The majority seeks to confer a liberal interpretation upon this provision in supporting *414 its conclusion that the 60-day limitation was not intended to be jurisdictional and that it must be considered in terms of "reasonableness." But it is elementary that criminal statutes must be strictly construed and closely followed; and that nothing can be added or taken away from precise or express language of the act. Holford v. State, 173 Ark. 989, 294 S.W. 33; Giles v. State, 190 Ark. 218, 78 S.W.2d 70.

Moreover, the United States Supreme Court has stated that due process requires that a person on parole or probation be given a hearing before his probation or parole is revoked. Such a hearing must be provided within a reasonable time, which the Court stated in Morrissey v. Brewer, 408 U.S. 471, 92 S. Ct. 2593, 33 L. Ed. 2d 484 (1972) as follows:

"... The revocation hearing must be tendered within a reasonable time after the parolee is taken into custody. A lapse of two months, as respondents suggest occurs in some cases, would not appear to be unreasonable."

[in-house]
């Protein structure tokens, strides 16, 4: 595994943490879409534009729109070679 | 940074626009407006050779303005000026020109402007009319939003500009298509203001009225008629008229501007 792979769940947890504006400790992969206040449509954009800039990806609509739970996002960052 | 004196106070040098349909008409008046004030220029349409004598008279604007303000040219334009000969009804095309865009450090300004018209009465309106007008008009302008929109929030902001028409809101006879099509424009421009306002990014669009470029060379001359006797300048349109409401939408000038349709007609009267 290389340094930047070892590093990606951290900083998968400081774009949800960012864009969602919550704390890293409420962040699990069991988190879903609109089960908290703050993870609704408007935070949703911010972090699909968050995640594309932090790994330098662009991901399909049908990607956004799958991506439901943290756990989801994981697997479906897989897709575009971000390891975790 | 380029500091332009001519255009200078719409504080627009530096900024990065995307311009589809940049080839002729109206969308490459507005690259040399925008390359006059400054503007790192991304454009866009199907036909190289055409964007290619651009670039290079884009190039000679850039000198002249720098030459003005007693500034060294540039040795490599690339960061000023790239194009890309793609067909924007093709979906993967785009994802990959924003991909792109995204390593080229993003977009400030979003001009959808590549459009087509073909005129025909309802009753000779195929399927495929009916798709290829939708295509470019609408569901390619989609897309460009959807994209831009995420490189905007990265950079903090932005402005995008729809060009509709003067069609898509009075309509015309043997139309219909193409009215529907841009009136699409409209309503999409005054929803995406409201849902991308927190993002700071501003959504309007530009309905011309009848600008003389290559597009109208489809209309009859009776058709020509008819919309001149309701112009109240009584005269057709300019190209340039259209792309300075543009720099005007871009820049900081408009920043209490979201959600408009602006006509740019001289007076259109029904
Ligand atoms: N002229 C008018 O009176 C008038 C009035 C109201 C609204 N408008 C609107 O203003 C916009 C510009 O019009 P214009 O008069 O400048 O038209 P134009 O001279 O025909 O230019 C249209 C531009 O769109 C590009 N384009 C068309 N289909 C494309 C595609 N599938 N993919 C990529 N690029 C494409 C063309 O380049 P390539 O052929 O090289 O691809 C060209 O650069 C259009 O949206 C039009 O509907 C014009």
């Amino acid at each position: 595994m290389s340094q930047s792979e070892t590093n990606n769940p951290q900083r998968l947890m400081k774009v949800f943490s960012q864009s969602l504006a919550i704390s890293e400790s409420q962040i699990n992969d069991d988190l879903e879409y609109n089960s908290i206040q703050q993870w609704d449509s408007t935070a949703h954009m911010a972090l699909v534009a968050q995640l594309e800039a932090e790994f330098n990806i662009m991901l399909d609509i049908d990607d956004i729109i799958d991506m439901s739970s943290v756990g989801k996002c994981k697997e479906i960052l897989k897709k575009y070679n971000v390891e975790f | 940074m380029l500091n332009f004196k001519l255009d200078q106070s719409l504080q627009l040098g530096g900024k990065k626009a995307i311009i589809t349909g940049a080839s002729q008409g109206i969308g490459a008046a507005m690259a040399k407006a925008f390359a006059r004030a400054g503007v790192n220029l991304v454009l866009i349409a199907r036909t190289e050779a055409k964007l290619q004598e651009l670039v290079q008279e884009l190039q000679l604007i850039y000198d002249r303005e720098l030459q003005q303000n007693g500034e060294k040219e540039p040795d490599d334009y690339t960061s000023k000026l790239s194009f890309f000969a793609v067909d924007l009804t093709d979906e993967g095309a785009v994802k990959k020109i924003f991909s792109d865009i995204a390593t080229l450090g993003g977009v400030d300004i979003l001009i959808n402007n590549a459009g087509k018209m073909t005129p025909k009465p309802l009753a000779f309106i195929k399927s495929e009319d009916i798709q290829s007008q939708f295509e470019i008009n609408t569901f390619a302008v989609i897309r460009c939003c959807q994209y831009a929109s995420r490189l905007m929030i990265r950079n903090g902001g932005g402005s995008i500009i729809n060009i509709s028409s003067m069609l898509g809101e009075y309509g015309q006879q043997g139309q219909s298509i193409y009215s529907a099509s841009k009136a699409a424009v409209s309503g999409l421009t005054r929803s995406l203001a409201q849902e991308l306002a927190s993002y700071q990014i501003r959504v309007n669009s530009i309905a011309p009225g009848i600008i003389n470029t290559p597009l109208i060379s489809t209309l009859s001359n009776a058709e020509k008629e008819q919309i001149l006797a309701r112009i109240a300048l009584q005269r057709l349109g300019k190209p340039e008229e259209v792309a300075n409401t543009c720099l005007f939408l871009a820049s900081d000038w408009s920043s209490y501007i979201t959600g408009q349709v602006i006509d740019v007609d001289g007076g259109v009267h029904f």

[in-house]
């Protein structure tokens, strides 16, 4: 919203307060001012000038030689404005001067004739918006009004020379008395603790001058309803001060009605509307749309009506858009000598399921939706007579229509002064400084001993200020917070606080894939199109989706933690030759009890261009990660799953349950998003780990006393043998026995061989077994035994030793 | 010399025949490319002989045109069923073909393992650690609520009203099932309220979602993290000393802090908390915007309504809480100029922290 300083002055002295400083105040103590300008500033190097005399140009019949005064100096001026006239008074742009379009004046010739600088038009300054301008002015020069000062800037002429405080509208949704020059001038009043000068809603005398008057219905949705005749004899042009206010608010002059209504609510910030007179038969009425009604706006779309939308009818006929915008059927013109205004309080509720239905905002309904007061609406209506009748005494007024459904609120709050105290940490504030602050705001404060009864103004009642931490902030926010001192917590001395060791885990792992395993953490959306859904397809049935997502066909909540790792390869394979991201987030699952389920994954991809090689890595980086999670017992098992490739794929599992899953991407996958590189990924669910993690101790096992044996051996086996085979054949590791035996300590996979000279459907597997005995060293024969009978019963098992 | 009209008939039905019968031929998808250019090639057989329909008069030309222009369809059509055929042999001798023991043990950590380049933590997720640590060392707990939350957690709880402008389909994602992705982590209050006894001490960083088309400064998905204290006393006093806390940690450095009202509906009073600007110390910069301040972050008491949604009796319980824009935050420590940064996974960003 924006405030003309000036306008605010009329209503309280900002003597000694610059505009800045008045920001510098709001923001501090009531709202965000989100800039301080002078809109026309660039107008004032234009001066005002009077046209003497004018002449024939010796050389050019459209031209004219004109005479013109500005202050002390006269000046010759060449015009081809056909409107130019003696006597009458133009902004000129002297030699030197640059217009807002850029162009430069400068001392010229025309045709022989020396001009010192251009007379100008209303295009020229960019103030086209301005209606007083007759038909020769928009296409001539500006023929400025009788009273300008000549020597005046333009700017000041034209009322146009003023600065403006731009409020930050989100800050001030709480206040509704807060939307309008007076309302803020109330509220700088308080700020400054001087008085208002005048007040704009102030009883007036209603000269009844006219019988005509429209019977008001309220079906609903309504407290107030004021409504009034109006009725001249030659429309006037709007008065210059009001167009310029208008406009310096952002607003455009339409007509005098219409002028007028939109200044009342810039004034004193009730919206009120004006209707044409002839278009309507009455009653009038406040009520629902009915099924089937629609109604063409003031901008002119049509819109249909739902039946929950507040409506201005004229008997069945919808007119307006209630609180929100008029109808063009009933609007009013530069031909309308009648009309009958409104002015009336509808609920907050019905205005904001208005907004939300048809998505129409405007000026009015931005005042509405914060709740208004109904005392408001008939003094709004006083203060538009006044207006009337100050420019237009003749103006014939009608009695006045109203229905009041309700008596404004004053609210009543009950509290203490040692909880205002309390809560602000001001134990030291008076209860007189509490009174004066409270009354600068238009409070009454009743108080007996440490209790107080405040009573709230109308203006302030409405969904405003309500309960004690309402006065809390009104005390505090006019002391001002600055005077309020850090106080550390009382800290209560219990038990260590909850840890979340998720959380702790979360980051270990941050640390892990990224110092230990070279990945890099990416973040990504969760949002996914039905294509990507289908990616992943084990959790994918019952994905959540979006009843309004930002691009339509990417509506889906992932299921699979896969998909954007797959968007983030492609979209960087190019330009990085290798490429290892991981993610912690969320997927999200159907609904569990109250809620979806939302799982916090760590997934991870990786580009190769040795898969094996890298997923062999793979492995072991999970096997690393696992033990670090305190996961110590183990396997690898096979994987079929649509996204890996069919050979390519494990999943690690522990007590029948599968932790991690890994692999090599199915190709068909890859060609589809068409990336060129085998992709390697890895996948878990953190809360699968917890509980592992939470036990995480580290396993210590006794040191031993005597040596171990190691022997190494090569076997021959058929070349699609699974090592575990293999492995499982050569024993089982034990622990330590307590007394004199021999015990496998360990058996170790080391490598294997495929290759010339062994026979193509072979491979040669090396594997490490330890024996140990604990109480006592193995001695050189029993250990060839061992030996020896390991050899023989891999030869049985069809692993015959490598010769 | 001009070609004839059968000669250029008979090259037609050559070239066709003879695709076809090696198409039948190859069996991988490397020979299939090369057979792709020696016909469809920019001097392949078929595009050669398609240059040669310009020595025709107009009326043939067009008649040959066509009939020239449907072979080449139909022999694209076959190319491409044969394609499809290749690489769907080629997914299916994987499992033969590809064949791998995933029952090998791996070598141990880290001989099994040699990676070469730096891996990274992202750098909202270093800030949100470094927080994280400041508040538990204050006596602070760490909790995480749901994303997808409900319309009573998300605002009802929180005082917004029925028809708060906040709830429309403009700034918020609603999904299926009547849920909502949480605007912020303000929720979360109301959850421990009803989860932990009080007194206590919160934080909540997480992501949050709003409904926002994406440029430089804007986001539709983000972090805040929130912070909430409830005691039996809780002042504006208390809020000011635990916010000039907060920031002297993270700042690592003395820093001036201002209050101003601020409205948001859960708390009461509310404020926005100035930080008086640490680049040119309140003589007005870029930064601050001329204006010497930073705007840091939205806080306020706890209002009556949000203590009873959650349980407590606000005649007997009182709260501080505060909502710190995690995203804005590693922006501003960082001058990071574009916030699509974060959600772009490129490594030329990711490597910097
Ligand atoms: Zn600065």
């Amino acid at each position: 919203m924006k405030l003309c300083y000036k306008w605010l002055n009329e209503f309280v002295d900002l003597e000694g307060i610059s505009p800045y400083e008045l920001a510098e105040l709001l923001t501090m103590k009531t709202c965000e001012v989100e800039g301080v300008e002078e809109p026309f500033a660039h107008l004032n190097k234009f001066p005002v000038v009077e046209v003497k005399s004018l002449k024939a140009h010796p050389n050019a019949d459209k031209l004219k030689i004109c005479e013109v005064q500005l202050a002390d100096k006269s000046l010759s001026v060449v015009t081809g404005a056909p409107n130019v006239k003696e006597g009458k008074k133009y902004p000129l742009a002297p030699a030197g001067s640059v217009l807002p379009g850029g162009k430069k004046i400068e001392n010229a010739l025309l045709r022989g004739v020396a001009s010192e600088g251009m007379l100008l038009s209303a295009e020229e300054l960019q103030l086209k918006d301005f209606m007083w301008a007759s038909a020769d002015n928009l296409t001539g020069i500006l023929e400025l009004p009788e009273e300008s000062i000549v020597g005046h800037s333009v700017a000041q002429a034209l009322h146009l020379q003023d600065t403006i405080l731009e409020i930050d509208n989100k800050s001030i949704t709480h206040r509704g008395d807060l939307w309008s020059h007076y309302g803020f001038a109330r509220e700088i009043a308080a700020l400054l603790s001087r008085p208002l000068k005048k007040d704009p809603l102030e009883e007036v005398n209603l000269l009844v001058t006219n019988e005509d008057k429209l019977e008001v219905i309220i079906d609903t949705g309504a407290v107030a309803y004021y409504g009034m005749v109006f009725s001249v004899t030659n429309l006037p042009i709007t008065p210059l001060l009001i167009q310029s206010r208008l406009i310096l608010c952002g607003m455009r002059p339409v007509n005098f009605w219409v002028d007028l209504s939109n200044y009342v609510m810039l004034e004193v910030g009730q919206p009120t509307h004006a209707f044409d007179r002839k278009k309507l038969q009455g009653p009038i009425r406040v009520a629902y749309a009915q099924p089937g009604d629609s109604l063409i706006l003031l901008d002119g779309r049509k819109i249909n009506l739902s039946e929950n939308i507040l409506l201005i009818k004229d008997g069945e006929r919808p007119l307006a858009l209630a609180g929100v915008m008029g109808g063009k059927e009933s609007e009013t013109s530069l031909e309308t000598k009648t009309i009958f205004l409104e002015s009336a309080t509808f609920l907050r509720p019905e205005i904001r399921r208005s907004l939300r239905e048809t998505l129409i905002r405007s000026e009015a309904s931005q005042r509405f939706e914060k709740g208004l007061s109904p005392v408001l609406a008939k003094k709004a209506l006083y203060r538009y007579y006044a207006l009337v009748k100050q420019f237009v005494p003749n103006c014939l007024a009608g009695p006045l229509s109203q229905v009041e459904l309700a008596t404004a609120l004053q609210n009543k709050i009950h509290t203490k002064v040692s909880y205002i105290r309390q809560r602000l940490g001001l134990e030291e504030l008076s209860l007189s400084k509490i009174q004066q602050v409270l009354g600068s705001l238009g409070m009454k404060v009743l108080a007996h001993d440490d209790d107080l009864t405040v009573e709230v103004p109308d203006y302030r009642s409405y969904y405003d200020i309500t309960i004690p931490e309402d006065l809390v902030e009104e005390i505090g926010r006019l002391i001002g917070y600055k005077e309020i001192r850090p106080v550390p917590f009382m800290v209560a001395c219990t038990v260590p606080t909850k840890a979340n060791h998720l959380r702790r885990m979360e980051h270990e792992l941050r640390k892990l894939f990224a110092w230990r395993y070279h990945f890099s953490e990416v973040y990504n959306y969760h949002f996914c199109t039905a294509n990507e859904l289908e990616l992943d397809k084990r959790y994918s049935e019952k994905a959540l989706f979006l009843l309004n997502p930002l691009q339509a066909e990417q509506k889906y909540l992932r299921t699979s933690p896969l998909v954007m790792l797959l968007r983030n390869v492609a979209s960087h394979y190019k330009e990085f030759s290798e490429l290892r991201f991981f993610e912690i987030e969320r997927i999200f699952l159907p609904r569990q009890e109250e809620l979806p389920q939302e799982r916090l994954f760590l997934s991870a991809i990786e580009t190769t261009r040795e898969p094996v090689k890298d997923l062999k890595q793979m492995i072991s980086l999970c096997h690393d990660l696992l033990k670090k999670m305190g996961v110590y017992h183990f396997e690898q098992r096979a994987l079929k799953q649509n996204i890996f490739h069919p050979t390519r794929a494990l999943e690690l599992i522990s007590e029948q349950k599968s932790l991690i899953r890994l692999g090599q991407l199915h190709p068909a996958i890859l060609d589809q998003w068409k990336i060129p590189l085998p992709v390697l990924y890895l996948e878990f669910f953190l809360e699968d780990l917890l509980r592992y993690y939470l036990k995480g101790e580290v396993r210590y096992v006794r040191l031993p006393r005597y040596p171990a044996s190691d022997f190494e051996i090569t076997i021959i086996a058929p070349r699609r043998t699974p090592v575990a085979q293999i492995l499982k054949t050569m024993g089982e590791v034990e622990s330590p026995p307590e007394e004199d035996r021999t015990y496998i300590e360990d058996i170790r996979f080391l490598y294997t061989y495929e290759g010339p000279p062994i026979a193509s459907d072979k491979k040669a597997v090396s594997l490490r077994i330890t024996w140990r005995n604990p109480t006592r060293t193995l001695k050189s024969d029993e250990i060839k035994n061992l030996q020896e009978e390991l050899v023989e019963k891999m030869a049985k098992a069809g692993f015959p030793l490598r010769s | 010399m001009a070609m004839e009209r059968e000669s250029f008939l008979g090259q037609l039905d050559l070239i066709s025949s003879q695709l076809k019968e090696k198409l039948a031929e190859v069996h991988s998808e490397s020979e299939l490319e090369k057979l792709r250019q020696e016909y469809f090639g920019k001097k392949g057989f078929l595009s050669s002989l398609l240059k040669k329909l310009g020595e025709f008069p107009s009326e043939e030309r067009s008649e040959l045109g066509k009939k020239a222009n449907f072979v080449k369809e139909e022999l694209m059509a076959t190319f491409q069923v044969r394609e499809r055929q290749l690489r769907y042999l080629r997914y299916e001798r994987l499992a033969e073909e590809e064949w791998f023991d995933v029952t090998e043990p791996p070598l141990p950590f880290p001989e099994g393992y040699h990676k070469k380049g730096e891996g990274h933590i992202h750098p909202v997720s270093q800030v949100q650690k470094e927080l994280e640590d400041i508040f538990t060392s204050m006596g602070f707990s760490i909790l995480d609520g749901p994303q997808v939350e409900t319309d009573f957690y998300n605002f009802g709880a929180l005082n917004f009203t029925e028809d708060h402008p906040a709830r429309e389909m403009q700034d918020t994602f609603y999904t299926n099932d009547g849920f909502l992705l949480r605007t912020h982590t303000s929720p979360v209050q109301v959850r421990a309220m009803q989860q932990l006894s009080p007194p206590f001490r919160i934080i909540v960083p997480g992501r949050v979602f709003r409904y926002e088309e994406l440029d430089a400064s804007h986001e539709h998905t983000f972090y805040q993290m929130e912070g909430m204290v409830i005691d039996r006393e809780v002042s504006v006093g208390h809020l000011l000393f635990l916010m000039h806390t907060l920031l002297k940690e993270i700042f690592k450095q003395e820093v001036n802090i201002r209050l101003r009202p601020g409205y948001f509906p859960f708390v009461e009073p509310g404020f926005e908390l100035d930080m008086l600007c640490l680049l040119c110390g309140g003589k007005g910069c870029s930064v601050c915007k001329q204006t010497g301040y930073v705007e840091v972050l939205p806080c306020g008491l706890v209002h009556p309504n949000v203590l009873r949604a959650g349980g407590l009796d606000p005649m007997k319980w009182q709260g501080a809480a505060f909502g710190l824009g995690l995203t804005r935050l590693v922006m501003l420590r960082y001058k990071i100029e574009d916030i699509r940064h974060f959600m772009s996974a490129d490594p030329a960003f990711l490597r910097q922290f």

It is apparent that Ark.Stat.Ann. § 41-1209(2) (Repl.1977) was enacted by the Arkansas General Assembly to conform to the Morrissey Standard quoted above.

On September 19, 1977, we decided Walker v. State, 262 Ark. 215, 555 S.W.2d 228, where it was necessary for the Court to deal with Ark.Stat.Ann. § 41-1209(2). There, the State contended that the 60 day time limit under the statute runs from the date of the arrest of the parolee. This Court in giving sanction to the State's position stated:

"When we give a rational interpretation to the 60 day limitation, in accordance with the intent and purposes of the statute, we must agree with the State's interpretation of the statute ..."

It is plain and beyond debate that appellant-petition was incarcerated in the Garland County jail on December 13, 1977, and his revocation hearing was not held until March 13, 1978.

Finally, the majority asserts that petitioner's ". . failure to object, has waived his right to insist that the revocation hearing be held within 60 days."

In White v. State, 260 Ark. 361, 538 S.W.2d 550, we held that an issue that goes to the jurisdiction of the trial court, the issue could be raised at any time even after a guilty plea by certiorari. We further stated that in construing penal provisions, nothing will be taken as intended which is not clearly expressed and all doubts must be resolved in favor of the accused.